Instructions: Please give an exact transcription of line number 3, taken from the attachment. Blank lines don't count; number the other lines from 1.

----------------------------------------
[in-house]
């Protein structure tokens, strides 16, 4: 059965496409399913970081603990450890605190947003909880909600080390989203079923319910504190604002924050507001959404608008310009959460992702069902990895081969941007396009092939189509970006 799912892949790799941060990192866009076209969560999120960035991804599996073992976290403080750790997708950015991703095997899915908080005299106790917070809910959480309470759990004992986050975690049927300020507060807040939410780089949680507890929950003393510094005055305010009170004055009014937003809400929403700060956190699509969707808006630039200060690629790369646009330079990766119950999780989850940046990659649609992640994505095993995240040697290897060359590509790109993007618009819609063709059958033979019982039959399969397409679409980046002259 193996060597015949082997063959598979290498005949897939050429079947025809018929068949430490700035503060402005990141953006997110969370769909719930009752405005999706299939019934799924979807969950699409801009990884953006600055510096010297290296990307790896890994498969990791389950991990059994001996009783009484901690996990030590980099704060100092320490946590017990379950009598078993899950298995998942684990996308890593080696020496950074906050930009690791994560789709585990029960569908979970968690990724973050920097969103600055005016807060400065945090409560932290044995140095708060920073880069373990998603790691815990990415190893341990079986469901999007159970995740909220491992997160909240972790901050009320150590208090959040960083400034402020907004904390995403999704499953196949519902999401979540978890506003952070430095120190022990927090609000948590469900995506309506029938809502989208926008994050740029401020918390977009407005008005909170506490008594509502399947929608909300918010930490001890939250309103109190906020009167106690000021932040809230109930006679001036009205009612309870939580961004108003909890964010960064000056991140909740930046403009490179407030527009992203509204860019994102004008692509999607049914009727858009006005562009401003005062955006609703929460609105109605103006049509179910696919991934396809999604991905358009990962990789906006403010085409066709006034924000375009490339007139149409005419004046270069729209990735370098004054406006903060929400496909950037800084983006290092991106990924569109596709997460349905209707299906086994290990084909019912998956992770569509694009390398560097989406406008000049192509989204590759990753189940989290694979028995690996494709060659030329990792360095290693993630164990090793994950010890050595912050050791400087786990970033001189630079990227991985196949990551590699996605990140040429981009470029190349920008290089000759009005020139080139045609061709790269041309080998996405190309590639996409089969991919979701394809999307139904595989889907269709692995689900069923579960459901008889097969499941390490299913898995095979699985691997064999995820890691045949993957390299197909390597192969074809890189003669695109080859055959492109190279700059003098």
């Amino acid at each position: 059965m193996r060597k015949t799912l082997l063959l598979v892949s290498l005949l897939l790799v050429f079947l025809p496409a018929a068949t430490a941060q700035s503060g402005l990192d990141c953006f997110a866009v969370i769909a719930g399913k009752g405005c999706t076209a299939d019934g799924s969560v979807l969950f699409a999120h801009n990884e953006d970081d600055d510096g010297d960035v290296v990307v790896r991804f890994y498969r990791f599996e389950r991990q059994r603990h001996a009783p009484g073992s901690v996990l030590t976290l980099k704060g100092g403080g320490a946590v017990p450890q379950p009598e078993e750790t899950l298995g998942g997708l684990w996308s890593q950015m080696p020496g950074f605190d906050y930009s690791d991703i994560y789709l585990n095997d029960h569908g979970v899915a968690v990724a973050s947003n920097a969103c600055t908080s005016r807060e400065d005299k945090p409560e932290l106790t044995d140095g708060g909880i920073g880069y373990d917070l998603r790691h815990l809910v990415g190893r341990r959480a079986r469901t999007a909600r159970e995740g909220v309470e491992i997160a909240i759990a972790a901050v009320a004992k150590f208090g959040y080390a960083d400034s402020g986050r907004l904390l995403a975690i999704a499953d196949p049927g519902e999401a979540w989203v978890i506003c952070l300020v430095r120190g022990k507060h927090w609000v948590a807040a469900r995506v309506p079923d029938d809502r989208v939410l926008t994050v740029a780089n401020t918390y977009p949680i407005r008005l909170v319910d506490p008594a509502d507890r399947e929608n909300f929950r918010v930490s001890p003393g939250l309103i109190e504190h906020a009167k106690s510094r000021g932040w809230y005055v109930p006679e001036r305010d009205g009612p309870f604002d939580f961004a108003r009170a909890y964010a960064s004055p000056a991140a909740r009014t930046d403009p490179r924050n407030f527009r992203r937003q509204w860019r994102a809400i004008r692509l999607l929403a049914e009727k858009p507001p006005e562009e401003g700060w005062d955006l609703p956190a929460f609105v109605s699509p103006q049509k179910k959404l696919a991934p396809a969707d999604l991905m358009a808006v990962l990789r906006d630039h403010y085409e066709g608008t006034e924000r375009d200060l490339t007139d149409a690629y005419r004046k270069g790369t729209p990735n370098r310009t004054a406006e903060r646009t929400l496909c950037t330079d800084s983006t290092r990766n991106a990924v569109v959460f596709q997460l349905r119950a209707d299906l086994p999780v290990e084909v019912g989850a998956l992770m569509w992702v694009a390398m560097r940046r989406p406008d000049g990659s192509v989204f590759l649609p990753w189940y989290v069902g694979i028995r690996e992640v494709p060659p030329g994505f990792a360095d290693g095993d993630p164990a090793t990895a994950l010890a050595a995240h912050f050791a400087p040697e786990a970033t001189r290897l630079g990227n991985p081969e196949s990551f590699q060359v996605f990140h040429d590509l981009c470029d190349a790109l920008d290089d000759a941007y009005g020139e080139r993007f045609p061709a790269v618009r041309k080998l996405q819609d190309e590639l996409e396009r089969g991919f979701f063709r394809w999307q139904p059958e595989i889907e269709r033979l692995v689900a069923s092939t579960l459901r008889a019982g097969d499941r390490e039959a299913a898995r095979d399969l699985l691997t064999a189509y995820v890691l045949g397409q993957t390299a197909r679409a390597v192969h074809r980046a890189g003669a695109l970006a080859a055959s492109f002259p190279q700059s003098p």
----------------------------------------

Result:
């Amino acid at each position: 059965m193996r060597k015949t799912l082997l063959l598979v892949s290498l005949l897939l790799v050429f079947l025809p496409a018929a068949t430490a941060q700035s503060g402005l990192d990141c953006f997110a866009v969370i769909a719930g399913k009752g405005c999706t076209a299939d019934g799924s969560v979807l969950f699409a999120h801009n990884e953006d970081d600055d510096g010297d960035v290296v990307v790896r991804f890994y498969r990791f599996e389950r991990q059994r603990h001996a009783p009484g073992s901690v996990l030590t976290l980099k704060g100092g403080g320490a946590v017990p450890q379950p009598e078993e750790t899950l298995g998942g997708l684990w996308s890593q950015m080696p020496g950074f605190d906050y930009s690791d991703i994560y789709l585990n095997d029960h569908g979970v899915a968690v990724a973050s947003n920097a969103c600055t908080s005016r807060e400065d005299k945090p409560e932290l106790t044995d140095g708060g909880i920073g880069y373990d917070l998603r790691h815990l809910v990415g190893r341990r959480a079986r469901t999007a909600r159970e995740g909220v309470e491992i997160a909240i759990a972790a901050v009320a004992k150590f208090g959040y080390a960083d400034s402020g986050r907004l904390l995403a975690i999704a499953d196949p049927g519902e999401a979540w989203v978890i506003c952070l300020v430095r120190g022990k507060h927090w609000v948590a807040a469900r995506v309506p079923d029938d809502r989208v939410l926008t994050v740029a780089n401020t918390y977009p949680i407005r008005l909170v319910d506490p008594a509502d507890r399947e929608n909300f929950r918010v930490s001890p003393g939250l309103i109190e504190h906020a009167k106690s510094r000021g932040w809230y005055v109930p006679e001036r305010d009205g009612p309870f604002d939580f961004a108003r009170a909890y964010a960064s004055p000056a991140a909740r009014t930046d403009p490179r924050n407030f527009r992203r937003q509204w860019r994102a809400i004008r692509l999607l929403a049914e009727k858009p507001p006005e562009e401003g700060w005062d955006l609703p956190a929460f609105v109605s699509p103006q049509k179910k959404l696919a991934p396809a969707d999604l991905m358009a808006v990962l990789r906006d630039h403010y085409e066709g608008t006034e924000r375009d200060l490339t007139d149409a690629y005419r004046k270069g790369t729209p990735n370098r310009t004054a406006e903060r646009t929400l496909c950037t330079d800084s983006t290092r990766n991106a990924v569109v959460f596709q997460l349905r119950a209707d299906l086994p999780v290990e084909v019912g989850a998956l992770m569509w992702v694009a390398m560097r940046r989406p406008d000049g990659s192509v989204f590759l649609p990753w189940y989290v069902g694979i028995r690996e992640v494709p060659p030329g994505f990792a360095d290693g095993d993630p164990a090793t990895a994950l010890a050595a995240h912050f050791a400087p040697e786990a970033t001189r290897l630079g990227n991985p081969e196949s990551f590699q060359v996605f990140h040429d590509l981009c470029d190349a790109l920008d290089d000759a941007y009005g020139e080139r993007f045609p061709a790269v618009r041309k080998l996405q819609d190309e590639l996409e396009r089969g991919f979701f063709r394809w999307q139904p059958e595989i889907e269709r033979l692995v689900a069923s092939t579960l459901r008889a019982g097969d499941r390490e039959a299913a898995r095979d399969l699985l691997t064999a189509y995820v890691l045949g397409q993957t390299a197909r679409a390597v192969h074809r980046a890189g003669a695109l970006a080859a055959s492109f002259p190279q700059s003098p």